By on May 25, 2011

The Touareg TDI is not your father’s Oldsmobile. I know, because I unfortunately drove my father’s 85HP, 1983 Cutlass Cierra diesel when I was a kid. Since my dad was a glutton for punishment, this was not his first unreliable GM diesel; we also had a 1979 Oldsmobile Cutlass Cruiser with the infamous diesel V8. After about 30,000 miles, both our diesels smoked like a 60 year old hooker. Since potential clean diesel shoppers seem to fall into the 30-60 year old demographic, this is still the image that diesel brings to mind for many, not the reliable but low-volume European diesels from the 70s and 80s. If sales numbers are any indication however, BMW Mercedes and VW have been changing the tide of public opinion.

VW has been trying hard to overcome perceptions of diesels for some time with varying tactics. The old V10 TDI in the previous Touareg proved that a diesel could be fast and thirsty, the previous generation Jetta TDI proved diesels can be terribly slow but incredibly efficient. The new Touareg TDI is VW’s latest attempt to prove that 90% of Americans could live with a diesel every day. At 225HP, and 406lb-ft of twist they might just be on to something. For reference this more torque than the 380HP supercharged hybrid Touareg we tested in January SUV making it the “torquiest” Touareg on these shores. (European buyers are able to spec a 4.2L V8 which wins the torque award by a hair.)

The diesel Touareg receives the same high quality interior as the Touareg hybrid we recently reviewed. Dash parts are suitably squishy, panels are aligned with Germanic precision and if it weren’t for the two-letter logo on the steering wheel you’d think you were inside a modern Audi. American shoppers are unable to buy a Touareg on these shores with VW’s “Driver Assistance Pack” which in the Euro-zone contains radar cruise control and a blind spot warning system. This omission seems contrary to the obviously high-class interior and fairly hefty price tag.

Speaking of pricing, our Touareg TDI came with the $9,950 “Executive package” raising our tester to $57,500 from the $47,950 sticker worn by base TDI models. While this may seem a tad spendy, the 2011 Touareg TDI is a far cry in pricing from the last oil-burning SUV VW sold on these shores. One of the ways VW has accomplished this price reduction is by discontenting and bundling options together into packages. The base model is fairly well featured as it stands; the $3,850 “Lux” package adds 19-inch wheels, panoramic sunroof, walnut trim, leather seats with 12-way adjustable driver’s sear and electric rear seat releases. Stepping up to the “Executive package” we tested gets the buyer 20-inch rubber, heated steering wheel, heated rear seats, keyless entry & go, parking sensors and the up-level Dynaudio sound system. All Touareg TDI models regardless of package have the easy-to-use VW RNS 850 navigation system with iPod/USB integration, Bluetooth and Sirius satellite radio.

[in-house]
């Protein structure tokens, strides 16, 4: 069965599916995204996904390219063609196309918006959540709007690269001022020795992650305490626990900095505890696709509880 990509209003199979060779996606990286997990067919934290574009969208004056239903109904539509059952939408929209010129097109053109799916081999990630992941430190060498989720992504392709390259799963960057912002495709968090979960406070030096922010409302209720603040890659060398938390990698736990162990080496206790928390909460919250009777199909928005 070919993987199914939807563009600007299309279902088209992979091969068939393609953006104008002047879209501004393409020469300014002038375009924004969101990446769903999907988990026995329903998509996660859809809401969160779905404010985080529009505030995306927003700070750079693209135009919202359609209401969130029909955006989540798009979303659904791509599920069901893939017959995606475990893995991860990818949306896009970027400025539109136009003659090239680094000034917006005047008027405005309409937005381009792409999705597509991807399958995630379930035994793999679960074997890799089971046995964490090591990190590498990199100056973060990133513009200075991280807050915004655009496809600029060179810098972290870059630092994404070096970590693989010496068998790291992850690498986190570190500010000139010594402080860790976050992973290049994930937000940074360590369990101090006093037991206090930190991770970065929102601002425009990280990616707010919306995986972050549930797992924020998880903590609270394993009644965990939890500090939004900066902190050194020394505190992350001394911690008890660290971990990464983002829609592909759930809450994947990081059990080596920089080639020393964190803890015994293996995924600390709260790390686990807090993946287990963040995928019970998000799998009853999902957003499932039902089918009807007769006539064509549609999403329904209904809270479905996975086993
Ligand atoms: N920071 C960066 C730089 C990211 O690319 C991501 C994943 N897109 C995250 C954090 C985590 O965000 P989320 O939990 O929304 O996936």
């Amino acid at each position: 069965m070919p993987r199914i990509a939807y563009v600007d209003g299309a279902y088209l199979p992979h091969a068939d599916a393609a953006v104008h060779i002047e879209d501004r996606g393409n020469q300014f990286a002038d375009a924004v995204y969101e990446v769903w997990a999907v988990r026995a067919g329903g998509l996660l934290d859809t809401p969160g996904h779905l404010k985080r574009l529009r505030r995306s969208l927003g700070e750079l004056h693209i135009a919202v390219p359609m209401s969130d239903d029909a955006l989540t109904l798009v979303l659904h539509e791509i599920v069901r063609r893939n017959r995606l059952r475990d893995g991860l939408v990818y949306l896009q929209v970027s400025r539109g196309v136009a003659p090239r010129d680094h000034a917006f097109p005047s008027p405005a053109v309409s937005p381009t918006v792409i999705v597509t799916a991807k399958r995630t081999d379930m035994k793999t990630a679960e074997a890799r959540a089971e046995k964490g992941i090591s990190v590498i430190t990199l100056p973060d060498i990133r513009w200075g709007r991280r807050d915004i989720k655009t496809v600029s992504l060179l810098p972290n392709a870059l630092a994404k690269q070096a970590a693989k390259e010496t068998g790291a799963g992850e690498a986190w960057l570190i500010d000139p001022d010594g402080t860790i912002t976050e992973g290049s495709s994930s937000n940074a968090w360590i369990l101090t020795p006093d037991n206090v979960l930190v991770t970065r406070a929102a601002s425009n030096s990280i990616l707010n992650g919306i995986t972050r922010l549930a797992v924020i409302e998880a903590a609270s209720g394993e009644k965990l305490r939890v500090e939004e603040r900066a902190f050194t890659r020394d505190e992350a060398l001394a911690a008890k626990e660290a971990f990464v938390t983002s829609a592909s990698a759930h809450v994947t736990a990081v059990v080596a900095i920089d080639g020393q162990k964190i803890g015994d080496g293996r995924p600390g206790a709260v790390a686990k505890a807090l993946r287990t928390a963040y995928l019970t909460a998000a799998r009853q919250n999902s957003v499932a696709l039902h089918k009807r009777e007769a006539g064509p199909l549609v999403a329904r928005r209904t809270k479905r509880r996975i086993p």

VW’s latest Navigation uses a bright, high resolution eight-inch color touch-screen display that is easy to read even in direct sunlight. The latest version of VW’s navigation software continues to be touch-driven in contrast to Mercedes’ COMMAND system, BMW’s iDrive and even VAG’s own Audi brand’s MMI. The screen layouts are logical and easy to follow, the 3D mapping is on par with most systems as well. I would prefer such a system to be mounted higher on the dash thereby increasing the ease of use (and lowering distraction) while driving. Compared to BMW’s latest iDrive however the VW system seems less polished. One of the oddities that turned into something of an annoyance during our week was the traffic notification system. It’s great that the Touareg’s telematics system receives traffic information, however unlike most modern systems VW chose not to overlay the map with colored lined to indicate traffic speeds on major highways.

The Touareg TDI uses the same engine as its close cousin the Audi Q7. First released in 2004, this 3.0 liter, 24-valve DOHC powerplant is well known in Europe and found under the hood of vehicles such as the Phaeton, Audi A8, and Porsche Cayenne. With luxury brands using this engine refinement is the name of the game. While I was unable to test cold-winter starts since I live in sunny California, morning temperatures were around 31 degrees the week the TDI slept in my driveway. Unlike diesels we all remember the TDI cranked just like a gasoline engine. On cold mornings I did notice a tiny hint of vibration and clatter when the engine first started, but after a few seconds the engine quiets down to a purr smoother than I thought a diesel was capable of.